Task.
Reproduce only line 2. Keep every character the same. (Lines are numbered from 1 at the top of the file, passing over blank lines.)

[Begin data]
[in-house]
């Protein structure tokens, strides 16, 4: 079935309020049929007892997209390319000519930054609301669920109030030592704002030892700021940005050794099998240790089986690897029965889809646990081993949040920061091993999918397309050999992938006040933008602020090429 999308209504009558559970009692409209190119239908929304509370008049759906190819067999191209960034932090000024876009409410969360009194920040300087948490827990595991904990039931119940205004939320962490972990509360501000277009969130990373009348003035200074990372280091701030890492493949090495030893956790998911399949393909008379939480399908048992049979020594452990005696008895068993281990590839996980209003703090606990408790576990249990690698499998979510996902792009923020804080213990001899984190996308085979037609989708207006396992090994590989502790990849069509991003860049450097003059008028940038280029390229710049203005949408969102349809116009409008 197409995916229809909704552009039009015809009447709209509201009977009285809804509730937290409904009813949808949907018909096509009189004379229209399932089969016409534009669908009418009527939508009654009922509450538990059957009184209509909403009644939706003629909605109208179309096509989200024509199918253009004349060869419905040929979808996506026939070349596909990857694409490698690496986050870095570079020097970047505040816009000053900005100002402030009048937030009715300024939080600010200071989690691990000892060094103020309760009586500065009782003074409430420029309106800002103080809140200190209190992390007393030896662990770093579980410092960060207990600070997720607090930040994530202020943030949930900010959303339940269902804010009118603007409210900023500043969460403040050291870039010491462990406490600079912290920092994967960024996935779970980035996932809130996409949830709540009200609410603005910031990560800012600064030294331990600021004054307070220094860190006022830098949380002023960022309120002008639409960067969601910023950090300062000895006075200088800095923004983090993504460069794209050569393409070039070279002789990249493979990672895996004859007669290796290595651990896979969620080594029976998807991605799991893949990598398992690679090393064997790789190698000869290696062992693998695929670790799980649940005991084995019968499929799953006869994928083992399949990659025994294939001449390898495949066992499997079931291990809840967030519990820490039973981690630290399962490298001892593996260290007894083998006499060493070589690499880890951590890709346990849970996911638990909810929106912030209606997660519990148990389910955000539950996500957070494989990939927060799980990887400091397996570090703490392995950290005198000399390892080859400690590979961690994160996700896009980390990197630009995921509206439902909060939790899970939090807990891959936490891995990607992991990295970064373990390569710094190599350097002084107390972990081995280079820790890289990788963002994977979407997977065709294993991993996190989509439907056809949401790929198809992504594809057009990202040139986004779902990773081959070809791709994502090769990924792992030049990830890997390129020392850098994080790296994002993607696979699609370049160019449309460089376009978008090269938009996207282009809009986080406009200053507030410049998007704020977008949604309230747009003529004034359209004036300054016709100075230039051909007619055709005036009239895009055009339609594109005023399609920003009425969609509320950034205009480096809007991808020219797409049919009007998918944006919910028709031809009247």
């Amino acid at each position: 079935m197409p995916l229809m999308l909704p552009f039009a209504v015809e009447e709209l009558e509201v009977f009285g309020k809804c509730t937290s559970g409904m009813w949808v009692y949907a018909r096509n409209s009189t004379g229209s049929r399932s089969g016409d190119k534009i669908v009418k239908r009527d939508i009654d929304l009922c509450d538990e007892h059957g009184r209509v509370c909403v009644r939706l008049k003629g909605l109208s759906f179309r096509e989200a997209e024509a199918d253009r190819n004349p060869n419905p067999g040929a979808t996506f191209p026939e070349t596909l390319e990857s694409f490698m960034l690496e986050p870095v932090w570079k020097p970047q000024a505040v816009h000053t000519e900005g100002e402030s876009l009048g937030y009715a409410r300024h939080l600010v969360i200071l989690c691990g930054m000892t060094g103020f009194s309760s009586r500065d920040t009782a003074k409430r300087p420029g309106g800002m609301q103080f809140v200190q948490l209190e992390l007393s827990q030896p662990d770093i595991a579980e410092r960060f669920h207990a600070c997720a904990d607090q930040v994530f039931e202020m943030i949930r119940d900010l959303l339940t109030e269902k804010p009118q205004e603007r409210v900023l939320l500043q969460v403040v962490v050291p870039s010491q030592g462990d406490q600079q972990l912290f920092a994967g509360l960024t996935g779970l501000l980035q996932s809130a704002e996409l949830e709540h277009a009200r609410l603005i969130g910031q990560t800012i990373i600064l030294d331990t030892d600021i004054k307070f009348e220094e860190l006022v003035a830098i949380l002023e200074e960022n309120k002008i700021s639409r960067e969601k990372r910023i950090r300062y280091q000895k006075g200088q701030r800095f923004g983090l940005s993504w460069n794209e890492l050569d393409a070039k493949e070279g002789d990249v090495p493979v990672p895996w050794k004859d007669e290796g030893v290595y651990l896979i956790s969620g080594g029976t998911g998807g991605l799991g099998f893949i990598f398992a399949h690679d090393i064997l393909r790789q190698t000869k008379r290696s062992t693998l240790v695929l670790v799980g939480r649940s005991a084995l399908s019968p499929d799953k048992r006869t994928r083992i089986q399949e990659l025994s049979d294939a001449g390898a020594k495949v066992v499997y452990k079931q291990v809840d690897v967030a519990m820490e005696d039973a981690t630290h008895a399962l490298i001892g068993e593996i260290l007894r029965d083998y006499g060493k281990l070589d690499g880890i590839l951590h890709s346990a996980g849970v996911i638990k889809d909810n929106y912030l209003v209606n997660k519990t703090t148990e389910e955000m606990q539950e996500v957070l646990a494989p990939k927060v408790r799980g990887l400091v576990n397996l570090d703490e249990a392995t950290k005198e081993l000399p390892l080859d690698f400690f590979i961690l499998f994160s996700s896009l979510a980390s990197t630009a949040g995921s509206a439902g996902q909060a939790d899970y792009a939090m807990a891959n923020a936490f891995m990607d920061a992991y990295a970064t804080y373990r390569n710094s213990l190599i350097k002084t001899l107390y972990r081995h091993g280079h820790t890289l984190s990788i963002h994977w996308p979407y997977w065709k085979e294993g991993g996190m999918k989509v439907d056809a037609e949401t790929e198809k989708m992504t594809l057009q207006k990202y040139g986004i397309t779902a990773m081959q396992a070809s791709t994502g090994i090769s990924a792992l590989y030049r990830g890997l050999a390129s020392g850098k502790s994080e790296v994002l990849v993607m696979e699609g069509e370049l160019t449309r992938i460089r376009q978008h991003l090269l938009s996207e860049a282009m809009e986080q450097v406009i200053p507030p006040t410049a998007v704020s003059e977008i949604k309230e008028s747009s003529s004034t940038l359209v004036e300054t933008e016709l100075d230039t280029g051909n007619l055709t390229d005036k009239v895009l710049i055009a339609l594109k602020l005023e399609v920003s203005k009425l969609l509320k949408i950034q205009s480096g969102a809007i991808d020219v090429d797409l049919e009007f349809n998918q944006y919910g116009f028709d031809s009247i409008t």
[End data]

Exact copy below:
């Protein structure tokens, strides 16, 4: 079935309020049929007892997209390319000519930054609301669920109030030592704002030892700021940005050794099998240790089986690897029965889809646990081993949040920061091993999918397309050999992938006040933008602020090429 999308209504009558559970009692409209190119239908929304509370008049759906190819067999191209960034932090000024876009409410969360009194920040300087948490827990595991904990039931119940205004939320962490972990509360501000277009969130990373009348003035200074990372280091701030890492493949090495030893956790998911399949393909008379939480399908048992049979020594452990005696008895068993281990590839996980209003703090606990408790576990249990690698499998979510996902792009923020804080213990001899984190996308085979037609989708207006396992090994590989502790990849069509991003860049450097003059008028940038280029390229710049203005949408969102349809116009409008 197409995916229809909704552009039009015809009447709209509201009977009285809804509730937290409904009813949808949907018909096509009189004379229209399932089969016409534009669908009418009527939508009654009922509450538990059957009184209509909403009644939706003629909605109208179309096509989200024509199918253009004349060869419905040929979808996506026939070349596909990857694409490698690496986050870095570079020097970047505040816009000053900005100002402030009048937030009715300024939080600010200071989690691990000892060094103020309760009586500065009782003074409430420029309106800002103080809140200190209190992390007393030896662990770093579980410092960060207990600070997720607090930040994530202020943030949930900010959303339940269902804010009118603007409210900023500043969460403040050291870039010491462990406490600079912290920092994967960024996935779970980035996932809130996409949830709540009200609410603005910031990560800012600064030294331990600021004054307070220094860190006022830098949380002023960022309120002008639409960067969601910023950090300062000895006075200088800095923004983090993504460069794209050569393409070039070279002789990249493979990672895996004859007669290796290595651990896979969620080594029976998807991605799991893949990598398992690679090393064997790789190698000869290696062992693998695929670790799980649940005991084995019968499929799953006869994928083992399949990659025994294939001449390898495949066992499997079931291990809840967030519990820490039973981690630290399962490298001892593996260290007894083998006499060493070589690499880890951590890709346990849970996911638990909810929106912030209606997660519990148990389910955000539950996500957070494989990939927060799980990887400091397996570090703490392995950290005198000399390892080859400690590979961690994160996700896009980390990197630009995921509206439902909060939790899970939090807990891959936490891995990607992991990295970064373990390569710094190599350097002084107390972990081995280079820790890289990788963002994977979407997977065709294993991993996190989509439907056809949401790929198809992504594809057009990202040139986004779902990773081959070809791709994502090769990924792992030049990830890997390129020392850098994080790296994002993607696979699609370049160019449309460089376009978008090269938009996207282009809009986080406009200053507030410049998007704020977008949604309230747009003529004034359209004036300054016709100075230039051909007619055709005036009239895009055009339609594109005023399609920003009425969609509320950034205009480096809007991808020219797409049919009007998918944006919910028709031809009247």